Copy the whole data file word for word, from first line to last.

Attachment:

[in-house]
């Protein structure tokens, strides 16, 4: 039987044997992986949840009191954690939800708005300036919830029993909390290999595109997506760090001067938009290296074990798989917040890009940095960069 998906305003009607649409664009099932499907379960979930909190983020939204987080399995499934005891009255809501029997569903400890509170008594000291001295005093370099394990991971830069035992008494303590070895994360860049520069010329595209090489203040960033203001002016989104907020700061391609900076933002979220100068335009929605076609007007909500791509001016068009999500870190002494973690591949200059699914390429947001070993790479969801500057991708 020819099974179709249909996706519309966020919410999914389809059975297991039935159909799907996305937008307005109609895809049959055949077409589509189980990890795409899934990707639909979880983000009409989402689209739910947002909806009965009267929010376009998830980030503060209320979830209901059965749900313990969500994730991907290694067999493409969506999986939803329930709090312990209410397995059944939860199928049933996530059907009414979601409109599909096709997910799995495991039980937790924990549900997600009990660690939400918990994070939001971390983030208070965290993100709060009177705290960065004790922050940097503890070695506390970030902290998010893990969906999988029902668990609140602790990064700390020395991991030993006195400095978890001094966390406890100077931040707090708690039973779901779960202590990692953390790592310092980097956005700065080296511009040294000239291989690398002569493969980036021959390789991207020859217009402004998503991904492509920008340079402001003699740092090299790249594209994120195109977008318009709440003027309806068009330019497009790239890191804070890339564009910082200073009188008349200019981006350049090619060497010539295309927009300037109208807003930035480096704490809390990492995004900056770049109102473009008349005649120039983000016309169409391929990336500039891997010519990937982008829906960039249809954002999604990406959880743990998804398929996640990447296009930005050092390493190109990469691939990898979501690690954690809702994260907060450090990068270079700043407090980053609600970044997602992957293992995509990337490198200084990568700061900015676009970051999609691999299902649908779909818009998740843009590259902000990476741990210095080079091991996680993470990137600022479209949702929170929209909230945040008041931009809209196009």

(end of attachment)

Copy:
[in-house]
């Protein structure tokens, strides 16, 4: 039987044997992986949840009191954690939800708005300036919830029993909390290999595109997506760090001067938009290296074990798989917040890009940095960069 998906305003009607649409664009099932499907379960979930909190983020939204987080399995499934005891009255809501029997569903400890509170008594000291001295005093370099394990991971830069035992008494303590070895994360860049520069010329595209090489203040960033203001002016989104907020700061391609900076933002979220100068335009929605076609007007909500791509001016068009999500870190002494973690591949200059699914390429947001070993790479969801500057991708 020819099974179709249909996706519309966020919410999914389809059975297991039935159909799907996305937008307005109609895809049959055949077409589509189980990890795409899934990707639909979880983000009409989402689209739910947002909806009965009267929010376009998830980030503060209320979830209901059965749900313990969500994730991907290694067999493409969506999986939803329930709090312990209410397995059944939860199928049933996530059907009414979601409109599909096709997910799995495991039980937790924990549900997600009990660690939400918990994070939001971390983030208070965290993100709060009177705290960065004790922050940097503890070695506390970030902290998010893990969906999988029902668990609140602790990064700390020395991991030993006195400095978890001094966390406890100077931040707090708690039973779901779960202590990692953390790592310092980097956005700065080296511009040294000239291989690398002569493969980036021959390789991207020859217009402004998503991904492509920008340079402001003699740092090299790249594209994120195109977008318009709440003027309806068009330019497009790239890191804070890339564009910082200073009188008349200019981006350049090619060497010539295309927009300037109208807003930035480096704490809390990492995004900056770049109102473009008349005649120039983000016309169409391929990336500039891997010519990937982008829906960039249809954002999604990406959880743990998804398929996640990447296009930005050092390493190109990469691939990898979501690690954690809702994260907060450090990068270079700043407090980053609600970044997602992957293992995509990337490198200084990568700061900015676009970051999609691999299902649908779909818009998740843009590259902000990476741990210095080079091991996680993470990137600022479209949702929170929209909230945040008041931009809209196009």